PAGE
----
I. _______Do Now (6 minutes): Go to page 167 in your Springboard text. Copy the statement and  complete it. This is further practice of writing topic sentences and what is to follow it in a body paragraph. Draw from the movie Edward Scissorhands for the content of these topic sentences.  

II. ______(10 minutes---Read)In-class Compare and Contrast:

     One of the things that has been revealed in the first round of written drafts for our style analysis of Tim Burton’s work is some confusion about what exactly is Burton's work and what comes directly out of the original children’s novel Charlie and the Chocolate Factory by Roald Dahl. Burton is actually very true to the original story in his film adaptation, but it is his use of camera shots, angles and movement, costume, sound/music choices, color, editing and lighting that are Burton’s own. It is this that make up the style of Tim Burton. It is his particular use of cinematic techniques that constitute his style. 
      For those who are Burton fans, you might know that the movies: Beetle Juice, The Corpse Bride, Edward Scissorhands, The Big Fish, and Charlie and the Chocolate Factory , among others, share something in common. These movies have a typically Burtonesque look and feeling to them which is often characterized as eerie, creepy and having a quality that is much like the old horror movies starring Boris Karloff, Lon Chaney, Jr. (and Sr. too), Vincent Price and Bela Lugosi, among others. Burton uses references, or the actual iconic stars of these classic movies in his own when possible ( we have mentioned the fact that Burton's film Ed Wood includes a sub-story about Bela Lugosi's last film which Wood directed; Martin Landau plays Lugosi in the Burton's film. Vincent Price appears in Edward Scissorhands. Christopher Lee, who played Dracula or other monsters in countless 1960s "B" movies is in Burton's Charlie and the Chocolate Factory. These are just a few instances of tapping into horror nostalgia) To put it into simple terms Burton is a lover of vintage, horror movies drawing from them for the purpose of his own movies.
      It is his choice of sounds and music that identify the Burton style in the two movies we have seen recently. It is his use of particular camera shots in order to emphasize that is part of his distinguishable style. It is his use of light, or lack there of, in individual scenes that have become, like all directors, his bag of tricks. It is how characters look and act that is also one of the things that Tim Burton is attentive to.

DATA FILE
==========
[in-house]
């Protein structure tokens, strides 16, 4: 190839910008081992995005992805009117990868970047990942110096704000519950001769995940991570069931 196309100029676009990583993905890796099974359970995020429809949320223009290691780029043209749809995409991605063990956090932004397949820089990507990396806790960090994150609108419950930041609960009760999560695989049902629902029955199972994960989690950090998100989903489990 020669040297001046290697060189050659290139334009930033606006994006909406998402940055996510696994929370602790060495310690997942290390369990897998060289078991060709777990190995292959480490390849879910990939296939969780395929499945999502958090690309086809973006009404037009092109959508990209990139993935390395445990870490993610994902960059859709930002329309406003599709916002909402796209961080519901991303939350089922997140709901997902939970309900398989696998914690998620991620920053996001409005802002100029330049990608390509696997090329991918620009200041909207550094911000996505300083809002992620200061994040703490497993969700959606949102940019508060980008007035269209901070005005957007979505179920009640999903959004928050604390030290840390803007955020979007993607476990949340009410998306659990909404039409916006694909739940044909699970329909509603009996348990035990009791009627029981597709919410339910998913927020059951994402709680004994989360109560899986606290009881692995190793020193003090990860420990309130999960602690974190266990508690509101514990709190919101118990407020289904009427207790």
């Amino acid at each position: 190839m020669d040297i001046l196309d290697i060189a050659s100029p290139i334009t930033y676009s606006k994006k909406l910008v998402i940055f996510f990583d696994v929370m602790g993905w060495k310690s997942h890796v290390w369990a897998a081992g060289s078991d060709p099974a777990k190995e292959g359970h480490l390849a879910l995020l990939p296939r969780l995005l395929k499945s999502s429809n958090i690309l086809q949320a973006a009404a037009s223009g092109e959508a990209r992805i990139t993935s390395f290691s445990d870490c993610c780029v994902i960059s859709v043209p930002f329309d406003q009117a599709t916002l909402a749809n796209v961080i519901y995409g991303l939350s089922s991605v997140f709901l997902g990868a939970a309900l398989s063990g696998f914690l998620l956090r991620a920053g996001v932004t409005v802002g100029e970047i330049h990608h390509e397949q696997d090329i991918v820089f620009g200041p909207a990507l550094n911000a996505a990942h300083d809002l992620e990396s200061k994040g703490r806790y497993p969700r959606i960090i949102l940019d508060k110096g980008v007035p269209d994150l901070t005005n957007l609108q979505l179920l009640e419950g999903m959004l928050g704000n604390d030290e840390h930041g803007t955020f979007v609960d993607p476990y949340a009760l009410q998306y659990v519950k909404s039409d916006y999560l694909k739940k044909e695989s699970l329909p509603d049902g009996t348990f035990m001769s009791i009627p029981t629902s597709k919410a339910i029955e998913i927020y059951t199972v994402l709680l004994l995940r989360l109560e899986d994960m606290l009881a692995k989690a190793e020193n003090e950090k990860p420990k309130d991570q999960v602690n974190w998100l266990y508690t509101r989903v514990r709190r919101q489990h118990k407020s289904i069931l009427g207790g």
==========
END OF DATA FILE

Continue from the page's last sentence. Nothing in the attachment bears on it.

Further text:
The following are two chapters from Dahl’s Charlie and the Chocolate Factory. Listen as it is read and visualize it. We will then see the equivalent scene in Burton’s movie. Foremost, consider how the two are different? What does Burton do with the story, and how does he present it? 

Read the following from Roald Dahl’s novel Chapter 26 & 27) . Then we will look at theTim Burton’s cinematic dramatization of it.  

III. _____Chapter 26/ The Television-Chocolate Room

       The Teavee Family, together with Charlie and Grandpa Joe, stepped out of the elevator into a room so dazzlingly bright and dazzlingly white that they screwed up their eyes in pain and stopped walking. Mr. Wonka handed each of them a pair of dark glasses and said, “Put these on quick! And don’t take them off in here whatever you do! This light could blind you!” 
      As soon as Charlie had his dark glasses on, he was able to look around him in comfort. He saw a long narrow room. The room was painted white all over. Even the floor was white, and there wasn’t a speck of dust anywhere. From the ceiling, huge lamps hung down and bathed the room in a brilliant blue-white light. The room was completely bare except at the far ends. At one of these ends there was an enormous camera on wheels, and a whole army of Oompa-Loompas was clustering around it, oiling its joints and adjusting its knobs and polishing its great glass lens. The Oompa-Loompas were all dressed in the most extraordinary way. They were wearing bright-red space suits, complete with helmets and goggles---at least they looked like space suits---and they were working in complete silence. Watching them, Charlie experienced a queer sense of danger. There was something dangerous about this whole business, and the Oompa-Loompas knew it. There was no chattering or singing among them here, and they moved about over the huge black camera slowly and carefully in their scarlet space suits.
       At the other end of the room, about fifty paces away from the camera, a single Oompa-Loompa (also wearing a space suit) was sitting at a black table gazing at the screen of a very large television set. 
      “Here we go!” cried Mr. Wonka, hopping up and down with excitement. “This is the Testing Room for my very latest and greatest invention---Television Chocolate!”
      “But what is Television Chocolate?” asked Mike Teavee.
      “Good heavens, child, stop interrupting me!” said Mr. Wonka. “It works by television. I don’t like television myself. I suppose it’s all right in small doses, but children never seem to be able to take it in small doses. They want to sit there all day long staring and staring at the screen...”.
      “That’s me” said Mike Teavee.
      “Shut up!” said Mr. Teavee.
      “Thank you,” said Mr. Wonka. “I shall now tell you how this amazing television set of mine works. But first of all, do you know how ordinary television works? It is very simple. At one end, where the picture is being taken, you have a large movie camera and you start photographing something. The photographs are then split up into millions of tiny little pieces which are so small that you can’t see them, and these little pieces are shot out into the sky by electricity. In the sky, they go whizzing around all over the place until suddenly they hit the antenna on the roof of somebody’s house. They then go flashing down the wire that leads right into the back of the television set, and in there  they get jiggled and joggled around until at last every single one of those millions of tiny pieces is fitted back into its right place (just like a jigsaw puzzle) and presto!---the photograph appears on the screen....” 
      “That isn’t exactly how it works,” Mike Teavee said. 
      “I am a little deaf in my left ear,” Mr. Wonka said. “You must forgive me if I don’t hear anything you say.”